NASA’s Goddard Space Flight Center’s Spectrum Management office is a hidden guardian for space communications activities, protecting the crucial, yet finite, spectrum Goddard needs to launch missions, conduct science and explore the universe.
Without the office managing Goddard’s invisible communications assets, the spectrum could be auctioned off to the highest bidder or used inappropriately, substantially limiting NASA’s critical ability to communicate with spacecraft and operate science instruments.
What is Spectrum?
“Spectrum” is a generic term encompassing the various frequencies of electromagnetic waves, including radio waves and light.
Space data is traditionally transported over radio waves. Because a finite amount of radio frequencies exists, spectrum must be prioritized to serve the country’s and the world’s most crucial interests.
NASA communications range from around 50 hertz to 200 gigahertz, enabling NASA missions to track hurricanes and wildfires, detect masses in the universe, determine ocean levels and soil moisture content, monitor solar activities and more.
When data travels through radio waves, those waves (or frequencies) are spread out (or modulated) to accommodate the data volume; transporting more data requires more space (and therefore more frequencies, or greater bandwidth).
NASA is also testing and developing technologies that utilize frequencies in the light portion of the spectrum, which are not as limited in availability as radio waves.
Imagine you are driving from one city to the next and as you approach the city border, your radio starts to produce static noise. This is the result of frequency interference.
In much the same way, communications to and from space can experience interference if frequencies or spacecraft are too close together. Interference can also occur if two spacecraft have (or appear to have) the same endpoint. So if two spacecraft on Mars were looking at Earth, two different ground antennas that were far apart could appear to be the same point.
Here are a few ways to mitigate interference:
- Different frequencies: Isolate communications by using different frequencies, if available.
- Physical space: Position spacecraft to be physically far apart or have visibly different endpoints. The second solution is harder to accomplish when spacecraft are far away from Earth.
- Time management: Allocate turns for different spacecraft (or science instruments) to transmit data along a particular frequency.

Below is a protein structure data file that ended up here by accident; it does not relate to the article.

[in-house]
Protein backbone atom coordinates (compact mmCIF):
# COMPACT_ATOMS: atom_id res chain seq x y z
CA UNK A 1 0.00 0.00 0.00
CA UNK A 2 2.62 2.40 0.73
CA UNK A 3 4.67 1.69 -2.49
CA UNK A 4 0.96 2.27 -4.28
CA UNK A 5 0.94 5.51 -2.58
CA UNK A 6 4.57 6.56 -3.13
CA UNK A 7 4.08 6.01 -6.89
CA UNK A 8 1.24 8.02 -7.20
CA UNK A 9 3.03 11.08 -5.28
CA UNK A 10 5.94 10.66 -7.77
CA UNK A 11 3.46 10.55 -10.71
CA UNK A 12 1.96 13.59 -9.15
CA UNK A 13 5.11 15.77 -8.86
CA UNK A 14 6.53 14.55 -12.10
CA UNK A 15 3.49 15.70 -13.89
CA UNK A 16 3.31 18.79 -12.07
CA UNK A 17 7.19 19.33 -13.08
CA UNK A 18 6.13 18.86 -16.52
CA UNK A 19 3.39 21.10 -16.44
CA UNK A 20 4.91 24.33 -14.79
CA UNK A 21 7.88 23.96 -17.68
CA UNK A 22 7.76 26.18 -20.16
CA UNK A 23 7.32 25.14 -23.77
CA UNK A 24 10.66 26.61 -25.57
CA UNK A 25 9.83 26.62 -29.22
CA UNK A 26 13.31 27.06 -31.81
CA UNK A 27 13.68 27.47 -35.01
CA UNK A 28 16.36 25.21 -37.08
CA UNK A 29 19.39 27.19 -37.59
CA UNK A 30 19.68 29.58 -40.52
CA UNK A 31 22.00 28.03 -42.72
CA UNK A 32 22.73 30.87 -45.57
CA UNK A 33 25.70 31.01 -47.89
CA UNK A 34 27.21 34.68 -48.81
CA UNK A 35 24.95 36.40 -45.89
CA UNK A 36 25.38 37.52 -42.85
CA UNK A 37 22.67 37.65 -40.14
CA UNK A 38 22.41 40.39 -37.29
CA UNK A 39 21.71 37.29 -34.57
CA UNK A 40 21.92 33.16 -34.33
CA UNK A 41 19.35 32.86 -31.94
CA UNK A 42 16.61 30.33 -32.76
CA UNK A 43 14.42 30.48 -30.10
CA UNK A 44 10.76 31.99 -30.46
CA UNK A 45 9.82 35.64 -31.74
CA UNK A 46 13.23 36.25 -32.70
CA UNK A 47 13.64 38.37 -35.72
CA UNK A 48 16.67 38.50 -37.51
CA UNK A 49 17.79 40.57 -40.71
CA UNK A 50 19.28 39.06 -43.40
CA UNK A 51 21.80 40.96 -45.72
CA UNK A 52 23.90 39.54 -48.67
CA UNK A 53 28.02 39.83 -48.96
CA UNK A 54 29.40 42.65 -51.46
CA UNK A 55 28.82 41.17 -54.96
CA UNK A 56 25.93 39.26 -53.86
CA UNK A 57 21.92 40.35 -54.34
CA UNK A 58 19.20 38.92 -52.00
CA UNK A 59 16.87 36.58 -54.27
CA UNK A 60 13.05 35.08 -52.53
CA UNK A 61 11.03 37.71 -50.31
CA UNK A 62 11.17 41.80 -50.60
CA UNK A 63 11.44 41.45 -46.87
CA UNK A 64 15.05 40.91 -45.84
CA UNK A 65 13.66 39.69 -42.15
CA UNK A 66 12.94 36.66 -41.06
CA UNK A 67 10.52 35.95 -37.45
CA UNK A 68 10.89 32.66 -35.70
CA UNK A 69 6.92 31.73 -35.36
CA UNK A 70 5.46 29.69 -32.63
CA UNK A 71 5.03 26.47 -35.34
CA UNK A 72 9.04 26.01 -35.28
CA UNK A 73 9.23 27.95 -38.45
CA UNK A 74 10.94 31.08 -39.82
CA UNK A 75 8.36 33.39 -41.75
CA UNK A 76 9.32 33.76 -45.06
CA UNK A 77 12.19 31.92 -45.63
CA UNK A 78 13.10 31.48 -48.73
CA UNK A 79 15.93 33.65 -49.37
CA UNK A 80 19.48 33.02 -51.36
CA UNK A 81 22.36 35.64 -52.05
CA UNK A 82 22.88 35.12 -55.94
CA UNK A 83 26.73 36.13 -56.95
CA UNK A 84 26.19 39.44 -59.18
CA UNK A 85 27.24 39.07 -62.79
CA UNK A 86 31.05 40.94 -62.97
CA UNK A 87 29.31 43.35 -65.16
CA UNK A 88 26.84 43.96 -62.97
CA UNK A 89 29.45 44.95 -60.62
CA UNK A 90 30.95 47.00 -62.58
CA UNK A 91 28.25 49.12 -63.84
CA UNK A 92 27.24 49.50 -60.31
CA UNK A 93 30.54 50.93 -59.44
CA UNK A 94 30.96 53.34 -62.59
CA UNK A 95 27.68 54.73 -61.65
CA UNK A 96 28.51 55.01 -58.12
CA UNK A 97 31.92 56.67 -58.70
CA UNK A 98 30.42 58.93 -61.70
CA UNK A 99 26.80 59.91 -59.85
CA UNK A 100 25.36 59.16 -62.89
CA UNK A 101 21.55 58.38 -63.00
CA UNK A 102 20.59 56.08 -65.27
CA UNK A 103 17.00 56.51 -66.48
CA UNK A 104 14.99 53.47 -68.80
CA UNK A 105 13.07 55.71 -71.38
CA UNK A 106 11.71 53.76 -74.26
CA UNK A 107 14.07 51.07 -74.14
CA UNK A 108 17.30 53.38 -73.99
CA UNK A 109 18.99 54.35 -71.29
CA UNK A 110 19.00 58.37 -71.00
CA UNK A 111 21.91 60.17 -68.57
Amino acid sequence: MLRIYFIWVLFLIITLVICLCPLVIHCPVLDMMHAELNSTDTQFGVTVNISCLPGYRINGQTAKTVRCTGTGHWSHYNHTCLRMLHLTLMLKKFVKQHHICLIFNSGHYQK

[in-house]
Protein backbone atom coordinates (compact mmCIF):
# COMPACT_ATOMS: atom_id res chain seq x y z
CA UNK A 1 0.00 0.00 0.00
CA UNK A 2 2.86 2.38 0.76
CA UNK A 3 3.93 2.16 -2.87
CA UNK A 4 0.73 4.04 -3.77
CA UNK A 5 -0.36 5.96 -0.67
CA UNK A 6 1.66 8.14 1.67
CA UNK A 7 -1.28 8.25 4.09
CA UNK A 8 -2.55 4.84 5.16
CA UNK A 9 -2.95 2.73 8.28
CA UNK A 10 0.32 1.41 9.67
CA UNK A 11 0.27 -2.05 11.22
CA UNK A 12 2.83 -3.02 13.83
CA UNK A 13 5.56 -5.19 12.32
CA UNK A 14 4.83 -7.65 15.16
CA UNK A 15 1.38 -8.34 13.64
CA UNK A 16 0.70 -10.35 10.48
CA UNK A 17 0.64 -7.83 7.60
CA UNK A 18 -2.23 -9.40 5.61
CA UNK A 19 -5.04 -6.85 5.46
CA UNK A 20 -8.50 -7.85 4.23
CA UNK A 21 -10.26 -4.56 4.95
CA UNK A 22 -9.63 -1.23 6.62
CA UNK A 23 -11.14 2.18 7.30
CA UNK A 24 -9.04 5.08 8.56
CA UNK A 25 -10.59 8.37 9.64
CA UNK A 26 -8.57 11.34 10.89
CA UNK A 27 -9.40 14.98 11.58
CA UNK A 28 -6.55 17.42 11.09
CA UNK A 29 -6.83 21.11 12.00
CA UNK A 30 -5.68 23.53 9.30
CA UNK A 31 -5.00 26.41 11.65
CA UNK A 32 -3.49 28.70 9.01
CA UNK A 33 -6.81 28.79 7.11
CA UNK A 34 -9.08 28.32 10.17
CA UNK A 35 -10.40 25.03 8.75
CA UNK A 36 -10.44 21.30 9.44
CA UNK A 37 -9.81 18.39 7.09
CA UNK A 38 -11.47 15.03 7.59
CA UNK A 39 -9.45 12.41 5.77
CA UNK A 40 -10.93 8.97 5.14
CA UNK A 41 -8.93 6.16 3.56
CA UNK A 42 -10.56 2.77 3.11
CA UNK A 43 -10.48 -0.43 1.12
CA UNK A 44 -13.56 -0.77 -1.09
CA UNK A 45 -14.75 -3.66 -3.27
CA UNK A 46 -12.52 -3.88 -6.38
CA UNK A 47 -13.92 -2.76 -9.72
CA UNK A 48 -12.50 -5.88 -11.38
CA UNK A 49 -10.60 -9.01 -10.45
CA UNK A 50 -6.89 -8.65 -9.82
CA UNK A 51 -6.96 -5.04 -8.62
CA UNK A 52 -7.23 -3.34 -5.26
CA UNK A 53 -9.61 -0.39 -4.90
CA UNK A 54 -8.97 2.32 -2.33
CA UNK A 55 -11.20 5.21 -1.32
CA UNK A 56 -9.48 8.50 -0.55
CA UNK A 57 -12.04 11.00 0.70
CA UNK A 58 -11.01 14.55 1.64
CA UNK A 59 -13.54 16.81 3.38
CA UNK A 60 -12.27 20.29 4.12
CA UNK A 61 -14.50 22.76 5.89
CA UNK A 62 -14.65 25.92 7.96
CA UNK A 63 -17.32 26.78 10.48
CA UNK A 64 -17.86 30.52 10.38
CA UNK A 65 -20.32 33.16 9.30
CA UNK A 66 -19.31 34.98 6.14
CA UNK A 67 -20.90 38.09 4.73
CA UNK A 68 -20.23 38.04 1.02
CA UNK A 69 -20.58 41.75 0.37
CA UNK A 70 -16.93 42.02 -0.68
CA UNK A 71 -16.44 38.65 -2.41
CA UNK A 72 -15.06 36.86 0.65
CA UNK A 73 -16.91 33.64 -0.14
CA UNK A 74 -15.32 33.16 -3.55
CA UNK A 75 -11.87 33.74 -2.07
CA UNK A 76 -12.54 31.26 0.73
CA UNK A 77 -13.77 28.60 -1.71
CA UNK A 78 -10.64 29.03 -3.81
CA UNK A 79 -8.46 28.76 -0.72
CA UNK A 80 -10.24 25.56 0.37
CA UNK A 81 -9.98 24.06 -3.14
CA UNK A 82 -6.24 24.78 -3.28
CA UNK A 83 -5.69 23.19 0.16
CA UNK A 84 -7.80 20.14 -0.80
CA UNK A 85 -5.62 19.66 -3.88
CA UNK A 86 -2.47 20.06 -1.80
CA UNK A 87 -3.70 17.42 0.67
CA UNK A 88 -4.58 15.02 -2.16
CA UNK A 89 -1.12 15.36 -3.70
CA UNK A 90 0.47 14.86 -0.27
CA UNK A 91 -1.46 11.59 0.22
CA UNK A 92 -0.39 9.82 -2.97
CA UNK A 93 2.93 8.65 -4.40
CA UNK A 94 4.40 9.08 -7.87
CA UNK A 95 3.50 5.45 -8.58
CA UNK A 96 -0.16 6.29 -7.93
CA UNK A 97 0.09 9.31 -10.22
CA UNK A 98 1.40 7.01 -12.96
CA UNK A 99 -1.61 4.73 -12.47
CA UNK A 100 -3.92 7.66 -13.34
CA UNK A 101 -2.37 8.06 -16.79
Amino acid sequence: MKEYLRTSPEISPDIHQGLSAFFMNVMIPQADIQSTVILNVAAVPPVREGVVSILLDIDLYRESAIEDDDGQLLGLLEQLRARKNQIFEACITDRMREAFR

If one of these strategies is unavailable, spectrum managers must employ other mitigation techniques.
Role of the Spectrum Management Office
Goddard’s Spectrum Management office, housed within the Exploration and Space Communications Projects Division in Greenbelt, Maryland, serves many roles.
Spectrum managers keep track of all spacecraft coming out of Goddard, ensuring their needs concerning bandwidth (width of frequency modulation), data rates and regularity of communications are met.
One major responsibility is to prevent interference using the tactics mentioned above. In one method, spectrum managers allocate certain bandwidths to specific types of compatible space users (see Image 3). For example, NASA’s Tracking and Data Relay Satellites, a fleet of data relay spacecraft, facilitate communications to the International Space Station in the Ku-band.
Spectrum managers also model and compare a spacecraft’s planned communication times and frequencies with all known users (within and outside of NASA) to make sure there is no interference, a process that can take months. This is necessary because no project or mission has an exclusive right to use any frequency. Spectrum is shared by many users, so all communications links must be individually analyzed and authorized.
The spectrum team assigns frequencies after considering how often and with which systems spacecraft need to communicate. The team constantly monitors usage requests around the world to protect assigned spectrum through the entirety of a mission’s lifespan. This helps not only to ensure that no other spacecraft or outside organizations jeopardize NASA missions by causing spectrum interference, but also to make sure NASA’s usage protects other authorized operators.
Most of NASA’s bands have historically been reserved for space agencies, but many commercial users have been trying to buy the spectrum for private use, including diversifying cellular bands and retrieving imaging information from space (such as maps and weather data) for sale.
While spectrum can be shared, sharing is only feasible if it is used in technically compatible ways. NASA works to protect its spectrum usage from constraint by other users – both domestic and international – that may not be compatible with existing and future NASA missions.
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By Seema Vithlani
NASA's Goddard Space Flight Center, Greenbelt, Md.